This conception of dignity is perfectly suited to the discourse about human rights, unlike the other. Under the influence of Kant, or some of his influential readings, the term “dignity” has become shorthand for “the inherent worth of human being”. Regarded as a value, it is typically described with adjectives as “inherent”, “intrinsic”, “inner”, “absolute” or “incomparable”. These adjectives express the essential character, not contingent or dependent on external circumstances, of dignity as a value that human beings have by virtue of their being human. As such, all human beings have it and each of them equally, regardless of social circumstances or personal achievements. Obviously, it fits nicely the universalistic and egalitarian spirit of the contemporary discourse on human rights.

We should highlight some philosophical aspects of this universal, currently prevalent, conception of dignity. First, the attribution of this inherent, inner, absolute or essential value to human beings, just for being human, sounds like an ontological claim. Indeed, that is exactly what it is, the assertion of a moral fact about the kind of value we can find in the world: human beings are valuable in themselves, each one having a worth different from anything else; and they have this great value because of some defining features of their common humanity.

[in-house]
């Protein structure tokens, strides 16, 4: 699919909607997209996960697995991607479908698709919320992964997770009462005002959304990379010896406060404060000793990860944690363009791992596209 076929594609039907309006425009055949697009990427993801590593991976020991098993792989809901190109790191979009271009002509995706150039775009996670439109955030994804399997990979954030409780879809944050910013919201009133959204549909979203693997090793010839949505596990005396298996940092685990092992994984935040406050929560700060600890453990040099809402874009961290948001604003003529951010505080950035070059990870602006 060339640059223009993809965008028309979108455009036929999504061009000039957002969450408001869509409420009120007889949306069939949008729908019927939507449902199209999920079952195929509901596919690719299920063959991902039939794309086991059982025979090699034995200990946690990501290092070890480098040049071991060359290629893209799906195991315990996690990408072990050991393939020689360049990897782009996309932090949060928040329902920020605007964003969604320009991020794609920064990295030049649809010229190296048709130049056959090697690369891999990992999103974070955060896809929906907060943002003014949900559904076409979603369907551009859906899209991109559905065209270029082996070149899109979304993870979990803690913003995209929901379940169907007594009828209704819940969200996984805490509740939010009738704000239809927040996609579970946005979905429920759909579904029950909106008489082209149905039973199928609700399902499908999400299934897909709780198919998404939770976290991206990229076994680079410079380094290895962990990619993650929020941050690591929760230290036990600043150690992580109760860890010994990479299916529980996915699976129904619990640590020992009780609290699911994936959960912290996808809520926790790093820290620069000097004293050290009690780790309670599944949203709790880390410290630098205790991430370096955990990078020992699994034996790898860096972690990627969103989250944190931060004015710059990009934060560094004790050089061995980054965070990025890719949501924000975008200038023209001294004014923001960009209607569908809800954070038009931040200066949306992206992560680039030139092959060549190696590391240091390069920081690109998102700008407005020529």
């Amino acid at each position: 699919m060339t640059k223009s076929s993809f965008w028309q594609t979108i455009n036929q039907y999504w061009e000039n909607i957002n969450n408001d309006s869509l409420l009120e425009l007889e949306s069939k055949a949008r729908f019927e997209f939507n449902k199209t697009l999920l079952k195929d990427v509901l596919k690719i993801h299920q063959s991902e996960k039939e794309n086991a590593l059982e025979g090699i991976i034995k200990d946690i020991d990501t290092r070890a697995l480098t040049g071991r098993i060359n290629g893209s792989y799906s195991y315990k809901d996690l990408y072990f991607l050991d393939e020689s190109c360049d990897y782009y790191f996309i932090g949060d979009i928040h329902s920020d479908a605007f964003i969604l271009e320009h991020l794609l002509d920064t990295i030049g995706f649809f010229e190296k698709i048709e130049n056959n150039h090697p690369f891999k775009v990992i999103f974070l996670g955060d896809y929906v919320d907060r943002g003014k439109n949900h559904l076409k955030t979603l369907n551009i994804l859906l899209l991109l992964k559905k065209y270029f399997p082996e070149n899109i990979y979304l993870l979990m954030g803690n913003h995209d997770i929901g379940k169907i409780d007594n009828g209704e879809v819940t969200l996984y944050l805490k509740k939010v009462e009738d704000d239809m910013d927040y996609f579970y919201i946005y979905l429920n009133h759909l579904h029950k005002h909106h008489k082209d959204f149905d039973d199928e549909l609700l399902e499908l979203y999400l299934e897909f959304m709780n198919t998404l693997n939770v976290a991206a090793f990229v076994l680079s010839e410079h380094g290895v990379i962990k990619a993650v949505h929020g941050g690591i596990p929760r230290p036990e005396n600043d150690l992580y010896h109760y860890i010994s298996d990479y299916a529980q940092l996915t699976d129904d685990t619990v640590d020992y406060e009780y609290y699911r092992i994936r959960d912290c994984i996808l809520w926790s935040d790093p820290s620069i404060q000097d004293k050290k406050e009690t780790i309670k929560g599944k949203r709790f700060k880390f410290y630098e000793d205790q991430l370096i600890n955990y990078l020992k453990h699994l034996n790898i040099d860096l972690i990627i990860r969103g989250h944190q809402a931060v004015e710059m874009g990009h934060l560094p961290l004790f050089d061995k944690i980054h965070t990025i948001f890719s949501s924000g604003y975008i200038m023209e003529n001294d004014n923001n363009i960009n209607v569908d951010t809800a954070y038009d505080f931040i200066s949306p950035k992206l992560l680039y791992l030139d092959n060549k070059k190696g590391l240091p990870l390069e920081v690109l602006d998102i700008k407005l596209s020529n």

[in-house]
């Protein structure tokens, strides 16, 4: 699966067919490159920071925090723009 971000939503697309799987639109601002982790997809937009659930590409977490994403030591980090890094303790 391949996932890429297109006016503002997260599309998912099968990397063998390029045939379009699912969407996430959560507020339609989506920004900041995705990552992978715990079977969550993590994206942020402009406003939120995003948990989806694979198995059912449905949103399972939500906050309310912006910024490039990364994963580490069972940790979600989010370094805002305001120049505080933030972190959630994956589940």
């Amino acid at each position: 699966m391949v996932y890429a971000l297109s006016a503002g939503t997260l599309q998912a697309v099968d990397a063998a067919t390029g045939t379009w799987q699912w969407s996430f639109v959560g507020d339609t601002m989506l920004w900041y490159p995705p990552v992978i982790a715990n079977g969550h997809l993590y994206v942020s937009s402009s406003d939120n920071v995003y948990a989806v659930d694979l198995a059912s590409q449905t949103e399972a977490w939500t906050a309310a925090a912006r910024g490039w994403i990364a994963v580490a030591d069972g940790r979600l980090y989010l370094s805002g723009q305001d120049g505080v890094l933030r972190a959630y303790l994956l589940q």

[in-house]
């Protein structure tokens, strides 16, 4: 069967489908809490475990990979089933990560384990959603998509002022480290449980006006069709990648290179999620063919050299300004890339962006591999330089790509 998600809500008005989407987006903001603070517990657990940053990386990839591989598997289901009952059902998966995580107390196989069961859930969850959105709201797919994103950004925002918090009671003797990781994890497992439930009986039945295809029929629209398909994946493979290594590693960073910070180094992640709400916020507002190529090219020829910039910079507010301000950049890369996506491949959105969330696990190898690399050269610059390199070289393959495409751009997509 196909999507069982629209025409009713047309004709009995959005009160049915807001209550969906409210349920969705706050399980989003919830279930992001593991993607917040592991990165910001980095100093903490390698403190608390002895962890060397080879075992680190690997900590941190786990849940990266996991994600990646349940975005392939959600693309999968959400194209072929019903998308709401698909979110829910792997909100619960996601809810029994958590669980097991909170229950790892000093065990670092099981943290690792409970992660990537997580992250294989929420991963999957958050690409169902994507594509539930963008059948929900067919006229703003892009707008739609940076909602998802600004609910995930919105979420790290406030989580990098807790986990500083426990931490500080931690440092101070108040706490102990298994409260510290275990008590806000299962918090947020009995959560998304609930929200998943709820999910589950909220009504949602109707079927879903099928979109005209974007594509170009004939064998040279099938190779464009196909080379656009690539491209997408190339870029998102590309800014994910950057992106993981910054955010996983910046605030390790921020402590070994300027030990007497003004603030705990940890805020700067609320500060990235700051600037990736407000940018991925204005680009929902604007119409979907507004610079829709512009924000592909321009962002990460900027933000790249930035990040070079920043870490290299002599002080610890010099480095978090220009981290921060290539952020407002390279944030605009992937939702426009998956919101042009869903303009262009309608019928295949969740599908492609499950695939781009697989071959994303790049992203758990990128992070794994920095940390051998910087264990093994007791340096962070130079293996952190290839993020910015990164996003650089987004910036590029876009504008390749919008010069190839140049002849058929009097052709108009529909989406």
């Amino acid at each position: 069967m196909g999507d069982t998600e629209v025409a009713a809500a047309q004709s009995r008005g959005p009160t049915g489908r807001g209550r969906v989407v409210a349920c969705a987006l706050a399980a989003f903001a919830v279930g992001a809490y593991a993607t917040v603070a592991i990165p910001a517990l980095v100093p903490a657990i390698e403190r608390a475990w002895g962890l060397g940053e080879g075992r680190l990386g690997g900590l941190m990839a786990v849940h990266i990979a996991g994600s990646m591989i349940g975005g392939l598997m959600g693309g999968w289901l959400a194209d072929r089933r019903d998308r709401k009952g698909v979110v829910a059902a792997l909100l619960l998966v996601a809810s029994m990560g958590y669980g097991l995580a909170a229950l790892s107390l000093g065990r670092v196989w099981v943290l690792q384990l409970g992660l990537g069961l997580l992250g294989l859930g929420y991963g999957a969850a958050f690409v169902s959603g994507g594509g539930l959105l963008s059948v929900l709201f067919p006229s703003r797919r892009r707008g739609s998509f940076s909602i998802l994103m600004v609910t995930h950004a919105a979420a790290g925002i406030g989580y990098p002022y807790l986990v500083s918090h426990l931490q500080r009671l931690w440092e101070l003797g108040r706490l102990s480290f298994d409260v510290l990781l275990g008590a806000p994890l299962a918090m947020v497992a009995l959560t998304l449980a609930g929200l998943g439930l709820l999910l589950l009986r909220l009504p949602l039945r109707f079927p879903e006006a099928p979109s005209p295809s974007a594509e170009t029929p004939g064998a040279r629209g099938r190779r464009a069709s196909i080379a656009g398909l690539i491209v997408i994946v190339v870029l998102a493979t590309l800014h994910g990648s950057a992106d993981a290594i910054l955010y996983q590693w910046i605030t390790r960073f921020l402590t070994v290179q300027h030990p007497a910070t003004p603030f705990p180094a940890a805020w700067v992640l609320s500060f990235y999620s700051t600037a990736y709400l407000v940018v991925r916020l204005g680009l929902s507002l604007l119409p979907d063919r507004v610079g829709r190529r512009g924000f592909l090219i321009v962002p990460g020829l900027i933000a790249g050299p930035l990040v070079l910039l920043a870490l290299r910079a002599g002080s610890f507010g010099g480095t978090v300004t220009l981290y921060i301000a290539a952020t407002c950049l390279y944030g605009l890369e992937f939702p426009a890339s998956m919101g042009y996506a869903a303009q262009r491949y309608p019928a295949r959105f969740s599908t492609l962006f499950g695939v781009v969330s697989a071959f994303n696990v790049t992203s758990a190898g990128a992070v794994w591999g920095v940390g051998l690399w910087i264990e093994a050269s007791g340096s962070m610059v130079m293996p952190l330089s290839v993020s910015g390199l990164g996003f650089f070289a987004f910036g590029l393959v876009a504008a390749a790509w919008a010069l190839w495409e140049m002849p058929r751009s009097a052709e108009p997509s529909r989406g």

Second, this ontological claim is usually understood as a perfect instance of what Teresa Iglesias calls “bedrock truths”, “because they have to be acknowledged –they cannot be proved”.[26] Thus it plays a basic role in some ethical normative theories and Christian and humanist views of common morality. According to them, the core of morality is respect for persons.[27] But why should we respect people? Naturally, the answer lies in the bedrock truth about the inherent value possessed by all human beings as such. In other words, people have dignity and dignity, understood as the inherent worth that people have, is the ultimate reason that justifies the way in which it is permissible to treat them. Accordingly, if we assume that morality is concerned with respecting people, the ontological claim about human worth seems to be the ground upon which the entire edifice of morality rests. So considered, the moral fact of human dignity amounts to the final reason in the moral order and the underpinning for human rights.

4. The traditional paradigm